Random House Times Business, 1998, 333 pages, C$35.00 hc, ISBN 0-8129-2896-2
As an experienced computer user (I started in 1983 with the Commodore 64, graduated to the IBM PC five years later, went on the Internet in 1993, got a Comp.Sci. degree and never looked back), I’m the type of person who finds inner peace and contentment in poking around the Machine itself rather than to be simply contented with using it for other purposes. My computers are open more than half the time, my Operating Systems are customized, my head is full of intricate procedures to coax the last possible unit of performance from my system… I must face the blight of being a nerd, someone as interested in How It Works than What It Does.
I’m not the type of user that America Online wants.
This online service has made its fame and fortune by grasping what most technically-oriented companies were slow in understanding: The average users don’t care about technology. They want the benefits without the hassles. They want everything to be as simple as possible. And, by most standards, AOL has delivered what users wanted, opening the Internet to hordes of users without the kind of hard-won civility that comes from accessing something after a considerable amount of effort.
For all of these reasons, I don’t like America Online. They could disappear tomorrow with nary a qualm from me. But it’s not essential to like AOL to like aol.com.
This “biography” of America Online begins at the very beginning, with the foundation of a company in the early eighties by an entrepreneur with too many ideas and too little common sense: Bill Von Meister. After an extended limbo where the company repeatedly changed names and incarnations, AOL finally hit it big in 1993, with more than 500,000 users. But the drama wasn’t over: The following five years would find AOL struggling with growing pains, the arrival of the Internet, a more techno-savvy audience, a massive nineteen-hour shutdown and a huge commercial battle with Microsoft. Every year, another crisis seemed to engulf the online service, which has already been declared dead more time than it can recall. But AOL has always survived-for better or worse.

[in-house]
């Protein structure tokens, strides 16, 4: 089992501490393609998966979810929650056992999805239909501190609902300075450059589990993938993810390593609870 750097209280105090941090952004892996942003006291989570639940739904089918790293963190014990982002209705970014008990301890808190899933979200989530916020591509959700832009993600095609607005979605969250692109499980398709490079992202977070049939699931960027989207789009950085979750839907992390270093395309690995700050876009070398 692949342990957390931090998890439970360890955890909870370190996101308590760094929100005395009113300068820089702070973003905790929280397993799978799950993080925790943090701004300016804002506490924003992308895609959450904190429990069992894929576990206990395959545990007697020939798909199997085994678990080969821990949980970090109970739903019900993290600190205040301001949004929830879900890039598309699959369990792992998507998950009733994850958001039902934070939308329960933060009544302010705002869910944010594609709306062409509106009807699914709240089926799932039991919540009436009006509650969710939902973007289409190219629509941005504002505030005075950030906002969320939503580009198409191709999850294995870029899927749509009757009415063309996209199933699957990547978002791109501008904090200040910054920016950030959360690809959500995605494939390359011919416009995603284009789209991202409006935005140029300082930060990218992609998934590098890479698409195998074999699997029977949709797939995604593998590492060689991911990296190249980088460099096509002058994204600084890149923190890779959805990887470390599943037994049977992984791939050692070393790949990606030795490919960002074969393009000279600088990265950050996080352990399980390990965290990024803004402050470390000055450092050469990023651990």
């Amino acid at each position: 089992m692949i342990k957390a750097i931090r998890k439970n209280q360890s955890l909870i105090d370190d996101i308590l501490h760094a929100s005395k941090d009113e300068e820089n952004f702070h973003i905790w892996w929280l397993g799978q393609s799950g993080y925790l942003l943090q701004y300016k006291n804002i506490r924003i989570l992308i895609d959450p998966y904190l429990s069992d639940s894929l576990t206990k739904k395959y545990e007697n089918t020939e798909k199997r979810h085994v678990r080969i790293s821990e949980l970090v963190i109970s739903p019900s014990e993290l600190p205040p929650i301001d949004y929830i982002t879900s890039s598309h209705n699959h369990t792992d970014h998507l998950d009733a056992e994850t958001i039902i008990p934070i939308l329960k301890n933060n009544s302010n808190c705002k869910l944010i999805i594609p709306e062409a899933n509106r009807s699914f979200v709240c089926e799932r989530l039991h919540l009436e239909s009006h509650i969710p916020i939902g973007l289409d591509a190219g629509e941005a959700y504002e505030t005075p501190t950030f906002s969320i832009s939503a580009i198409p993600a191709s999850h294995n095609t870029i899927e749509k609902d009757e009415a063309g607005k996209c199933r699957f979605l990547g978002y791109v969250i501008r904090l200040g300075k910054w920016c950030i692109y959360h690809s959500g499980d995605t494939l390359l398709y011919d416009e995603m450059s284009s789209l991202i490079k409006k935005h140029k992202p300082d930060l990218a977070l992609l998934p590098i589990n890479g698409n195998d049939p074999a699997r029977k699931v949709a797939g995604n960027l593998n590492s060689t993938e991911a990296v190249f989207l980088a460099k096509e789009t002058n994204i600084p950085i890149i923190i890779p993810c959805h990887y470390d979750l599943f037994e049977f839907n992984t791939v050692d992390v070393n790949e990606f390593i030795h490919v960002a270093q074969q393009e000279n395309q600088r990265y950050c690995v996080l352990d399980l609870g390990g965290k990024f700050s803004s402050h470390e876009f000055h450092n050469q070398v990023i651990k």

Wall Street Journal reporter Kara Swisher brings this whole story to life in aol.com, meticulously chronicling the history of AOL up to the beginning of 1998. Despite Swisher’s collaboration with American Online for research -she was reportedly granted unprecedented access to the company for more than a year-, the result is sharply critical of some of AOL’s biggest blunders. She does know her material, even if the spin she puts on a few elements (like James Exon) tends to be grating to seasoned online veterans.
Though the book tends to concentrate on anecdotes rather than analysis, the writing is easy to follow and fun to read. The incessant crises that rocked AOL during most of its existence make for good drama and Swisher doesn’t have to dig deep to find fertile material for her book.
The organization of the book is also irreproachable, at the exception of two chapters at the end, both detailing AOL’s battles with the American government’s efforts to censor the Internet. These two chapters are unexplainably split and offer repeated information, though their payoff is sweet: The diskette used to relay the Supreme Court’s decision overturning the government’s Communication Decency Act from the judges to the Internet was one of the ubiquitous AOL diskettes distributed across the country!
Despite all its virtues, aol.com couldn’t manage to make me like America Online, but certainly convinced me to respect it. The Little Online Service That Could should, by all rational standards, be dead now. But it endured and the story of its success is well-told in aol.com.